Plasma from recovered Covid-19 patients can be transfused to patients who are struggling to produce their own antibodies against the virus. Convalescent plasma was used as an effective treatment during the 2002 to 2004 SARS outbreak, the health department said.
The collection of plasma would be ramped up over April and May to deliver up to 10,000 units to the National Health Service (NHS) every week, enough to treat 5,000 Covid-19 patients per week.
“I have every hope this treatment will be a major milestone in our fight against this disease,” said Health Minister Matt Hancock. “The UK is leading the world’s largest trials to find a treatment for Covid-19, with over 7,000 people so far involved testing a range of medicines; we hope to add convalescent plasma to this list shortly.:
Indians, ethnic minority medics in UK at high risk from Covid-19
Medical and healthcare professionals from Indian and minority ethnic backgrounds fall into a higher risk category of contracting the coronavirus in the UK, a first-of-its-kind survey among medics in the country concluded.
The Research and Innovation Forum of the British Association of Physicians of Indian Origin (BAPIO) conducted the week-long online survey between April 14 and 21 to determine risk factors and emerging concerns within healthcare professionals.
“This is the largest survey of its kind that involves BAME healthcare workers from all backgrounds. And the results are no surprise, that being of BAME background is a major risk factor for contracting the virus,” said Dr Indranil Chakravorty, Chair of the BAPIO Research and Innovation Forum.
Of those surveyed, 86 per cent were from black, Asian and minority ethnic backgrounds, with South Asians forming the bulk of the sample at 75 per cent.
Sri Lanka reimposes 24-hour nationwide curfew
Sri Lanka has reimposed a countrywide 24-hour curfew till Monday after a surge in the number of coronavirus cases, most of which were navy sailors. The highest single-day increase in infections were reported in the country on Friday (46) taking the total number to 420 with seven deaths.
Earlier this week, Sri Lanka had partially lifted a month long curfew during daytime hours in more than two-thirds of the country. Police have arrested more than 30,000 violators of the curfew.
White House could alter virus briefings to limit Trump’s role
There have been discussions within the White House about changing the format of the daily briefings to curtail President Donald Trump’s role. The briefings often stretch well beyond an hour and feature combative exchanges between the President and reporters. Advisers have been urging Trump to scale back his appearances at the briefings saying that he should come before the cameras only when there is major news.
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FDA warns against the side effect of Hydroxychloroquine
The US Food and Drug Administration (FDA) has issued a safety communication regarding the known side effects of the anti-malaria drug, Hydroxychloroquine, repeatedly touted by President Trump as a “game changer” for treating the coronavirus. The FDA said that the drug has been given ‘Emergency Use Authorization’ for the treatment of patients. The side effects included serious and potentially life threatening heart rhythm problems.
“We understand that health care professionals are looking for every possible treatment option for their patients and we want to ensure we’re providing them with the appropriate information needed for them to make the best medical decisions,” said FDA Commissioner Stephen M Hahn.
“While clinical trials are ongoing to determine the safety and effectiveness of these drugs for Covid-19, there are known side effects of these medications that should be considered,”he added.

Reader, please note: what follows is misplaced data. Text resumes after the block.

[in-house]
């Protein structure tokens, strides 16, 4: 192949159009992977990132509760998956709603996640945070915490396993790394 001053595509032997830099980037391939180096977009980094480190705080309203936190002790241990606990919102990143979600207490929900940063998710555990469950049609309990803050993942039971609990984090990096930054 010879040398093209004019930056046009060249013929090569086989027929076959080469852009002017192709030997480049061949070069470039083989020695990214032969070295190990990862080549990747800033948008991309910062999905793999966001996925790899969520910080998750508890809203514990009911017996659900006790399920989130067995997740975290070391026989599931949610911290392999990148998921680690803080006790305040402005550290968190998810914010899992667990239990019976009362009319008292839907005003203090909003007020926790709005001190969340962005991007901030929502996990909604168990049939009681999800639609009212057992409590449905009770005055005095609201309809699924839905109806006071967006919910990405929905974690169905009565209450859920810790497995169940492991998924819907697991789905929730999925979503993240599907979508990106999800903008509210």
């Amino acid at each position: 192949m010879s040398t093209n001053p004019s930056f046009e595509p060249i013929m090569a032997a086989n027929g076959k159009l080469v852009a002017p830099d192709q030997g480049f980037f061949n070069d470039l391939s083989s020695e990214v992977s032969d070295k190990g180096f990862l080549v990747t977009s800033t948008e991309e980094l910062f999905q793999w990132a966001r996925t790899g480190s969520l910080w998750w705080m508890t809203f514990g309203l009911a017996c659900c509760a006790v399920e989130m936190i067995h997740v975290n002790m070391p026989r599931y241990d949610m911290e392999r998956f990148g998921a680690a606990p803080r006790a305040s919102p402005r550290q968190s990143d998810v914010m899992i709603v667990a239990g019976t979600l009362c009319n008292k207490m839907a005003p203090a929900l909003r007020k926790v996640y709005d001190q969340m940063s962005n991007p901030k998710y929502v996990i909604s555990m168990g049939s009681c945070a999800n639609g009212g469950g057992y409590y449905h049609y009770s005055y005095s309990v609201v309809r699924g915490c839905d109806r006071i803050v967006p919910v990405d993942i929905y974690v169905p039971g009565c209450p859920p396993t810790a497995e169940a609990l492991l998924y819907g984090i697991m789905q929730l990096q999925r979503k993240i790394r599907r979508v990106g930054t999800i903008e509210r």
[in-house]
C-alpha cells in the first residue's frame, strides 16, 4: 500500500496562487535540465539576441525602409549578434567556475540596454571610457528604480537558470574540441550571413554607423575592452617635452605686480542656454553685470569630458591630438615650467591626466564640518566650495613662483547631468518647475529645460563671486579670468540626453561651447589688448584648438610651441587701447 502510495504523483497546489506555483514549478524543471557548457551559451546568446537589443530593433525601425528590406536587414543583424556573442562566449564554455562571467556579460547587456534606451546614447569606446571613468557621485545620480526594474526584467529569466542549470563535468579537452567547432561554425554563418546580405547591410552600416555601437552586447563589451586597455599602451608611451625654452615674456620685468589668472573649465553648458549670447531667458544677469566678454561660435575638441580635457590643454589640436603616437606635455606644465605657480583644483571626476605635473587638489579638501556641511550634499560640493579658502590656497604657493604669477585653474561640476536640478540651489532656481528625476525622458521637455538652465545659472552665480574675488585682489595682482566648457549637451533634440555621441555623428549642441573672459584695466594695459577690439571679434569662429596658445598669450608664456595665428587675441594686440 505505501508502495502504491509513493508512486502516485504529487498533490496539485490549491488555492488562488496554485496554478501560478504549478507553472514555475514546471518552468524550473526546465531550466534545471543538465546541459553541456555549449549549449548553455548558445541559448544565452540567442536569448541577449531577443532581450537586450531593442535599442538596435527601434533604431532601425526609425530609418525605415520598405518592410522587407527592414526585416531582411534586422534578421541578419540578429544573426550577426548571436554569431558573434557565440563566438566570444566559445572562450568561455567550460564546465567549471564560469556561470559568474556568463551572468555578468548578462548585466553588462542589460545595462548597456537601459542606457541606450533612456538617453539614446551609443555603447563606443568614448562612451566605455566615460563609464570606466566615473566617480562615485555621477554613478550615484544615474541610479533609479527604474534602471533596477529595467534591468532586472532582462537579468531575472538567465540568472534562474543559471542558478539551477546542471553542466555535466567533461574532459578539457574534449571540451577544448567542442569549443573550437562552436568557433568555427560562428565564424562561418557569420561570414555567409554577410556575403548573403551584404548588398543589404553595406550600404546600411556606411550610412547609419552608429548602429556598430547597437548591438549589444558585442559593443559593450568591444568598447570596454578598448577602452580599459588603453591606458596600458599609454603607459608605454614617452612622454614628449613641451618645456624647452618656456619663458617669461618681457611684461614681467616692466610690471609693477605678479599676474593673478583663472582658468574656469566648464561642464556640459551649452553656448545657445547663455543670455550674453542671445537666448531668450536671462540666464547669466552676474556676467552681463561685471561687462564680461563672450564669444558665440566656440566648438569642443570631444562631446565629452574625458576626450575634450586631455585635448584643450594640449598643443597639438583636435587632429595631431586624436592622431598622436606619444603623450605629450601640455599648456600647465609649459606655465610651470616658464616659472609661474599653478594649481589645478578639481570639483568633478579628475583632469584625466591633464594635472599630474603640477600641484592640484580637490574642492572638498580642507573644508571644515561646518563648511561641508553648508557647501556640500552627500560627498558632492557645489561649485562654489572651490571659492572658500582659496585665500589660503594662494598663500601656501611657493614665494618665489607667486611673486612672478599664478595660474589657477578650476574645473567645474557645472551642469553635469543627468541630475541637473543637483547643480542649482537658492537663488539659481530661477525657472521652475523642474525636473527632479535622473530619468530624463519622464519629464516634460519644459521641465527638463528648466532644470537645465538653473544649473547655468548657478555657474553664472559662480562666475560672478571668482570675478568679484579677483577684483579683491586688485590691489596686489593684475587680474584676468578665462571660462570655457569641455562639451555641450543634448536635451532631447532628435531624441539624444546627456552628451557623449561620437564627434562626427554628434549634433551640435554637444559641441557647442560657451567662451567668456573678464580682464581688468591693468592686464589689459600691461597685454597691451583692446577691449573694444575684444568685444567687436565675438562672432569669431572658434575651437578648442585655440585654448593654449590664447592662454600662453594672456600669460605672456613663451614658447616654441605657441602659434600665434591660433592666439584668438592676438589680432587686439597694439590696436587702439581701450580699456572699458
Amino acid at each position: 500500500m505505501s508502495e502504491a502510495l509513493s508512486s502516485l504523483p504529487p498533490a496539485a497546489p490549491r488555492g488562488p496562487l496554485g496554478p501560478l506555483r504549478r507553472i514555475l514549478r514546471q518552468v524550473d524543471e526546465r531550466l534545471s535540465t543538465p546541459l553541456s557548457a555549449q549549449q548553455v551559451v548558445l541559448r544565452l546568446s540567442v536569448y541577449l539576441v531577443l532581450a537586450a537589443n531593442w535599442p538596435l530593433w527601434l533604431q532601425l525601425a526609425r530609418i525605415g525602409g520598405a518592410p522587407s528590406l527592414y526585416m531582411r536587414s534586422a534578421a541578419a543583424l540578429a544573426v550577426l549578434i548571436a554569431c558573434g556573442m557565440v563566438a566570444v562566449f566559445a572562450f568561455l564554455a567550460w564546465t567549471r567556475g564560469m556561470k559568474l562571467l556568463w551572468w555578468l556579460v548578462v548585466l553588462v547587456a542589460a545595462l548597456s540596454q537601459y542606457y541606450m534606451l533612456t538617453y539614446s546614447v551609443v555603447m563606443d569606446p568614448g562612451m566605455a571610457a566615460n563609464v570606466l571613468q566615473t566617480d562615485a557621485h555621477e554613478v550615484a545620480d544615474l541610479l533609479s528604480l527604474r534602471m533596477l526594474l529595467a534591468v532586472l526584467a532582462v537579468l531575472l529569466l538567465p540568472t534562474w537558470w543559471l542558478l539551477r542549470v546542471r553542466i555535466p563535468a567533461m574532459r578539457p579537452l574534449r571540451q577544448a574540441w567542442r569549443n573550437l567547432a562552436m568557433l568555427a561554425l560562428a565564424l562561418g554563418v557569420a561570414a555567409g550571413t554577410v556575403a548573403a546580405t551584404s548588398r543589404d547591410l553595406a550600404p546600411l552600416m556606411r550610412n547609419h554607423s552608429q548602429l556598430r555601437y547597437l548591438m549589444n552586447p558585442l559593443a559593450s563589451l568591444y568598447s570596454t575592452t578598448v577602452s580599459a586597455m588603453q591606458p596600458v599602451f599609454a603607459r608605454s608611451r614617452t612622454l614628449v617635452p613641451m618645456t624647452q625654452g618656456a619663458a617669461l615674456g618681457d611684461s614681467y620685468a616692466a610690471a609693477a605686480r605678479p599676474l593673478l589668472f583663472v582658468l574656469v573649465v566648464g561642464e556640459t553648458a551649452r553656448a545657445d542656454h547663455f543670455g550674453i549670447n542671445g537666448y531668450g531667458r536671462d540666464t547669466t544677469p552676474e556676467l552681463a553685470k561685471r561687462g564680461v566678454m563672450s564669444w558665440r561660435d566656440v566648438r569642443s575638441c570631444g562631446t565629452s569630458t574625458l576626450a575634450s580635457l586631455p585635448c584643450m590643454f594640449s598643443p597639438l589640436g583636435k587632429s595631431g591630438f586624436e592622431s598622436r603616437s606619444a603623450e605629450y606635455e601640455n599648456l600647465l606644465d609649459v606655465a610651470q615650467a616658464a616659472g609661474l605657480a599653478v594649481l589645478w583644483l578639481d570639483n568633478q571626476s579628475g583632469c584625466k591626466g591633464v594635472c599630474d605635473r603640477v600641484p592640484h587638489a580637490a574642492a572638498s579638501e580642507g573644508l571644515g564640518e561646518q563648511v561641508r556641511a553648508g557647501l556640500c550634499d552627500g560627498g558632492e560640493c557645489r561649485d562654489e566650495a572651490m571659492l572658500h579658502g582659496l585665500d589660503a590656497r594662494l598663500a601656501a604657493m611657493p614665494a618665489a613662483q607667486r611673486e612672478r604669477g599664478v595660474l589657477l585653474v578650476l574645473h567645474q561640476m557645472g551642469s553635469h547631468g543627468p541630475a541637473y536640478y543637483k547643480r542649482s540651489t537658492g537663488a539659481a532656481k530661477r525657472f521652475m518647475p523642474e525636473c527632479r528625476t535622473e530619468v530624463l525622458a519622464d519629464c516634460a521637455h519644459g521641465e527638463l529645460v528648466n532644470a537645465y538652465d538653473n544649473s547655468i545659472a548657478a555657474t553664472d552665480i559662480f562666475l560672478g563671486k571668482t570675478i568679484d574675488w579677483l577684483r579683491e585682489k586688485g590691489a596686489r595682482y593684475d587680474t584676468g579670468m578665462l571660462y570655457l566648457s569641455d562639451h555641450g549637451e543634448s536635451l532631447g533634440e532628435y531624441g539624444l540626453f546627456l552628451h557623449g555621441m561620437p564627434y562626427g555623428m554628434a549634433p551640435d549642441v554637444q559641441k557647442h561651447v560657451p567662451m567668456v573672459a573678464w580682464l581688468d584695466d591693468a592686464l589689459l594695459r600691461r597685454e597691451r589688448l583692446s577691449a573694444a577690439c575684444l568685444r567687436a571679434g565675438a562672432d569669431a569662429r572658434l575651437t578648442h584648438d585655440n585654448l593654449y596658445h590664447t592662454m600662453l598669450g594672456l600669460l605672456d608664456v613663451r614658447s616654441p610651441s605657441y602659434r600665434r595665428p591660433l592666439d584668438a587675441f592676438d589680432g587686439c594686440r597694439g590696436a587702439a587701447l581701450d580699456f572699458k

The FDA also approved the first at home Covid-19 test kit which is expected to bring the testing at the doorsteps of every household. The test kit developed by the US company LabCorp costs $119.
60 new Covid-19 cases confirmed on a Japanese cruise ship
Nearly 60 people tested positive on an Italian cruise ship docked in Japan Saturday. The total number of positive cases on the Costa Atlanta cruise touched 150 after all crew members were tested. The infection cluster onboard the vessel docked in Nagasaki comes as hospitals are running out of beds in some parts of Japan, where the national tally of virus cases has risen above 12,800. Some 345 people have died.
The vessel has been docked in Japan since February for repairs and maintenance after the pandemic prevented scheduled repairs in China. Japanese authorities had quarantined the cruise ship on arrival, and ordered its crew not to venture beyond the quay except for hospital visits.
Mexican auto factories to reopen with coronavirus safeguards
The mexican government plans to reopen its automotive factories through a plan that would be released in the coming days. The foreign relations department assured that health safeguards would be in place and the reopening would be “orderly, gradual and cautious”.
The announcement came three days after the US government launched a campaign to get Mexico to reopen plants suggesting the supply chain of the North American free trade zone could be permanently affected if they didn’t resume production.
South Korea is flattening the curve with no new coronavirus deaths for the second day in a row
South Korea has reported 10 fresh cases of the new coronavirus, the eighth day in a row that its daily case count was below 20. The outbreak seems to be slowing amid tightened border controls and waning infections. The country Saturday reported no new coronavirus induced deaths. The total tally of cases as of today stand at 10,718 along with 240 fatalities, according to figures released by the country’s Centre of Disease Control and Prevention.
Despite the downward trend, South Korean Prime Minister Chung Syekyun raised concerns over possible transmission by quiet spreaders and has persisted for vigorous testing especially in hard hit places like Daegu. Chung also called for stronger financial tools to deal with the economic fallout of the pandemic.